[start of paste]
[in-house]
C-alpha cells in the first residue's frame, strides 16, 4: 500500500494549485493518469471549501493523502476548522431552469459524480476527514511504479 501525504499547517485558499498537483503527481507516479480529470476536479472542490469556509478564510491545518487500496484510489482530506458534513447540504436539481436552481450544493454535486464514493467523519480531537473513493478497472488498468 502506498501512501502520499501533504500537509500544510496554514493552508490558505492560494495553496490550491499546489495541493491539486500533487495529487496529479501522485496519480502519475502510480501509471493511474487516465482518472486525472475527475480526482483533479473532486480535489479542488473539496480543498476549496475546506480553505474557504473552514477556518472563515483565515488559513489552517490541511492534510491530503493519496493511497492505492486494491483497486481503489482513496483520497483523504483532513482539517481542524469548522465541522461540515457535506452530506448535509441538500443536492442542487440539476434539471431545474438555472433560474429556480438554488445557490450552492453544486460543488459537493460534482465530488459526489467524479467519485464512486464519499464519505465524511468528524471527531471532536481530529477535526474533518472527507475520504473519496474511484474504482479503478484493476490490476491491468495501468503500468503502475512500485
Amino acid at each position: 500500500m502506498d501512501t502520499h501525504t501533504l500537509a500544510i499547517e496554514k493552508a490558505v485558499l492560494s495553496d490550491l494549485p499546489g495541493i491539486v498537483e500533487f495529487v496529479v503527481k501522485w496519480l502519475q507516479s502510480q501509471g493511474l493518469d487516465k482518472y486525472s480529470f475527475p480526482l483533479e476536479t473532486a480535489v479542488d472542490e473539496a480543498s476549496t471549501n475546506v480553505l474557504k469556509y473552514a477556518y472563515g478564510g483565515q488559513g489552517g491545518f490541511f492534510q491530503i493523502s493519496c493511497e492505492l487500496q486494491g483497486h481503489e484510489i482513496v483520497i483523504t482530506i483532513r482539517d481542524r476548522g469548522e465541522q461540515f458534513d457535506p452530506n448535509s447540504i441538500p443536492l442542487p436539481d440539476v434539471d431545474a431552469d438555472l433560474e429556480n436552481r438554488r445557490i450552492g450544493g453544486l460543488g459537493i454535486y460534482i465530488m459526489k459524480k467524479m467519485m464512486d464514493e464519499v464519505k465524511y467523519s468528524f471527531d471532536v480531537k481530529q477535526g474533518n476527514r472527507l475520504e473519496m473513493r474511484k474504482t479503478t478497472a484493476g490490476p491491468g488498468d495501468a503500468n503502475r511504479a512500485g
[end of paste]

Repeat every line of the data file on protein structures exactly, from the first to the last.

[in-house]
C-alpha cells in the first residue's frame, strides 16, 4: 500500500494549485493518469471549501493523502476548522431552469459524480476527514511504479 501525504499547517485558499498537483503527481507516479480529470476536479472542490469556509478564510491545518487500496484510489482530506458534513447540504436539481436552481450544493454535486464514493467523519480531537473513493478497472488498468 502506498501512501502520499501533504500537509500544510496554514493552508490558505492560494495553496490550491499546489495541493491539486500533487495529487496529479501522485496519480502519475502510480501509471493511474487516465482518472486525472475527475480526482483533479473532486480535489479542488473539496480543498476549496475546506480553505474557504473552514477556518472563515483565515488559513489552517490541511492534510491530503493519496493511497492505492486494491483497486481503489482513496483520497483523504483532513482539517481542524469548522465541522461540515457535506452530506448535509441538500443536492442542487440539476434539471431545474438555472433560474429556480438554488445557490450552492453544486460543488459537493460534482465530488459526489467524479467519485464512486464519499464519505465524511468528524471527531471532536481530529477535526474533518472527507475520504473519496474511484474504482479503478484493476490490476491491468495501468503500468503502475512500485
Amino acid at each position: 500500500m502506498d501512501t502520499h501525504t501533504l500537509a500544510i499547517e496554514k493552508a490558505v485558499l492560494s495553496d490550491l494549485p499546489g495541493i491539486v498537483e500533487f495529487v496529479v503527481k501522485w496519480l502519475q507516479s502510480q501509471g493511474l493518469d487516465k482518472y486525472s480529470f475527475p480526482l483533479e476536479t473532486a480535489v479542488d472542490e473539496a480543498s476549496t471549501n475546506v480553505l474557504k469556509y473552514a477556518y472563515g478564510g483565515q488559513g489552517g491545518f490541511f492534510q491530503i493523502s493519496c493511497e492505492l487500496q486494491g483497486h481503489e484510489i482513496v483520497i483523504t482530506i483532513r482539517d481542524r476548522g469548522e465541522q461540515f458534513d457535506p452530506n448535509s447540504i441538500p443536492l442542487p436539481d440539476v434539471d431545474a431552469d438555472l433560474e429556480n436552481r438554488r445557490i450552492g450544493g453544486l460543488g459537493i454535486y460534482i465530488m459526489k459524480k467524479m467519485m464512486d464514493e464519499v464519505k465524511y467523519s468528524f471527531d471532536v480531537k481530529q477535526g474533518n476527514r472527507l475520504e473519496m473513493r474511484k474504482t479503478t478497472a484493476g490490476p491491468g488498468d495501468a503500468n503502475r511504479a512500485g